H-1B Work Visa
The H-1B visa is a non-immigrant work visa that allows U.S. employers to temporarily hire foreign professionals in specialty occupations. It is one of the most popular work visas in the United States, particularly in fields such as technology, engineering, finance, and healthcare.
The H-1B visa program is highly competitive, and the number of petitions typically exceeds the available visa slots. Therefore, not all eligible applicants may be granted an H-1B visa, even if they meet the requirements.
To apply for an H-1B visa, several requirements must be met by both the employer and the employee. These include:
- Job Offer for a Specialty Occupation: The applicant must have a job offer from a U.S. employer in a specialty occupation. A specialty occupation is one that requires theoretical and practical application of a highly specialized body of knowledge and a bachelor's degree or higher in a specific field.
- Educational Requirements: The applicant must have the necessary educational qualifications for the specialty occupation. Typically, this means possessing at least a bachelor's degree or its equivalent in the specific field of study required for the job.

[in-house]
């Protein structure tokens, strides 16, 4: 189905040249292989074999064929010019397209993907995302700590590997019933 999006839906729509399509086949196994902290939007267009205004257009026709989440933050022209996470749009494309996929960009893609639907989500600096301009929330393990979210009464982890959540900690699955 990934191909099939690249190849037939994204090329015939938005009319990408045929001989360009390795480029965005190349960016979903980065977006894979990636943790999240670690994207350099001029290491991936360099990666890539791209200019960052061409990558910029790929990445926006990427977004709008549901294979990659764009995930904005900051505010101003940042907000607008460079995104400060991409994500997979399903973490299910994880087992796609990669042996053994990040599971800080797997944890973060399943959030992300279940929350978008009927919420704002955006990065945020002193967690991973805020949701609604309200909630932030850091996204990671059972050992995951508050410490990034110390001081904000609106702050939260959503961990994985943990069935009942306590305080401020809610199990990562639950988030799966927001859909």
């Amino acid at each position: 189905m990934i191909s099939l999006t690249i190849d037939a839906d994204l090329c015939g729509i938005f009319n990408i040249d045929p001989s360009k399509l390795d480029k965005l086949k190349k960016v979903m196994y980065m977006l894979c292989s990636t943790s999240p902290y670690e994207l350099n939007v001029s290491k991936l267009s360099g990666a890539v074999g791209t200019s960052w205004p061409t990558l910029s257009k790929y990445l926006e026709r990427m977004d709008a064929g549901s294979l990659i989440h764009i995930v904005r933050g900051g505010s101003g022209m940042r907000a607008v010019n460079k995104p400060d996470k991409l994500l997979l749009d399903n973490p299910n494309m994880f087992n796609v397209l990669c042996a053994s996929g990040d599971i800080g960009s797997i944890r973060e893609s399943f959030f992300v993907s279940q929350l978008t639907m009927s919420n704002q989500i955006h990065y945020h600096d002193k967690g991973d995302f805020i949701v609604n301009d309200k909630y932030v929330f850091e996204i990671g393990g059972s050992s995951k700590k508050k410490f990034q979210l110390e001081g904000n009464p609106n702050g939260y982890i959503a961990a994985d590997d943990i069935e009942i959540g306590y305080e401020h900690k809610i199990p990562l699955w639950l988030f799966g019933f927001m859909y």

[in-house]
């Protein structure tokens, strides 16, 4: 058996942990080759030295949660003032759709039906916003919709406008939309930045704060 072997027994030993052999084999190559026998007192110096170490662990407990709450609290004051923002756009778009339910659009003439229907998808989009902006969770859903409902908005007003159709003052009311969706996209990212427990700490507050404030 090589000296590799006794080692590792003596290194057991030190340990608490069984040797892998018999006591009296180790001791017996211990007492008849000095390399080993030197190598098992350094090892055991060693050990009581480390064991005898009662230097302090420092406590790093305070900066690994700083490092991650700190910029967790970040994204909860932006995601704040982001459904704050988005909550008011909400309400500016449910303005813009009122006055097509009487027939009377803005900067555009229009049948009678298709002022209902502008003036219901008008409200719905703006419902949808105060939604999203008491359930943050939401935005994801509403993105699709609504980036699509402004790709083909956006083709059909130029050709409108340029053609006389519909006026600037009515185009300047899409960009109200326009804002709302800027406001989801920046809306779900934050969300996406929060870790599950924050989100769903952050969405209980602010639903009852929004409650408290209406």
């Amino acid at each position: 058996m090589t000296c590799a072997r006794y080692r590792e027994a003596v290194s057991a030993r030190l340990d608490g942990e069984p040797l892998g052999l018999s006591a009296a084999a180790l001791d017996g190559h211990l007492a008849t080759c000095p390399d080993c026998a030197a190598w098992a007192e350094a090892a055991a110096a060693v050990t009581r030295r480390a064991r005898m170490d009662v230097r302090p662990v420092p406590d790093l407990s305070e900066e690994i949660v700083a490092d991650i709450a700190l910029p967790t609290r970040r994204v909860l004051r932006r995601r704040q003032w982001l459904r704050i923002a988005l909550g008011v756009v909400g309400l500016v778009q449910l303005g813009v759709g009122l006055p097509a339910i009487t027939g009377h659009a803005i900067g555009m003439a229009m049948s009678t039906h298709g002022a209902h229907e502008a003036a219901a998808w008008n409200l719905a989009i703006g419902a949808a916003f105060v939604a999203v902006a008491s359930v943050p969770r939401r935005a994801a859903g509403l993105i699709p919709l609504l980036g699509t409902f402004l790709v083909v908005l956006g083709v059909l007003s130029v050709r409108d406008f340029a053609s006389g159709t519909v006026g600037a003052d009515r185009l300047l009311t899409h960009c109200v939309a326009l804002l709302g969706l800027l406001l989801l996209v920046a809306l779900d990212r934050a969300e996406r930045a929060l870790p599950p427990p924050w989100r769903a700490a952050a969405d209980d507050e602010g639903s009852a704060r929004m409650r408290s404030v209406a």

- Labor Condition Application (LCA): The employer must file an LCA with the U.S. Department of Labor, attesting that they will pay the prevailing wage for the offered position and that employing the H-1B worker will not negatively affect the working conditions of U.S. workers.
- Quota and Lottery: The H-1B visa program is subject to an annual numerical cap, which limits the number of new H-1B visas that can be issued each fiscal year. The current cap is set at 85,000 visas, with 65,000 allocated for the general category and an additional 20,000 reserved for individuals who hold advanced degrees from U.S. institutions. If the number of applications exceeds the cap, a lottery system is used to randomly select the petitions for processing. The lottery is conducted before the USCIS begins adjudicating the petitions.
- Adjudication and Approval: Once selected in the lottery, the applicant's H-1B petition is adjudicated by the U.S. Citizenship and Immigration Services (USCIS). The USCIS reviews the petition to determine if the applicant meets the eligibility criteria, the offered position qualifies as a specialty occupation, and the applicant possesses the required qualifications.
Visa Validity & Permanent Residency
Once in the United States, H-1B visa holders can work for the sponsoring employer in the approved specialty occupation. The initial validity of the H-1B visa is usually three years, with the possibility of extensions up to a total maximum stay of six years. Certain H-1B holders may be eligible for further extensions if they are pursuing permanent residency.
Spouses of H-1B visa holders are not allowed to work in the US.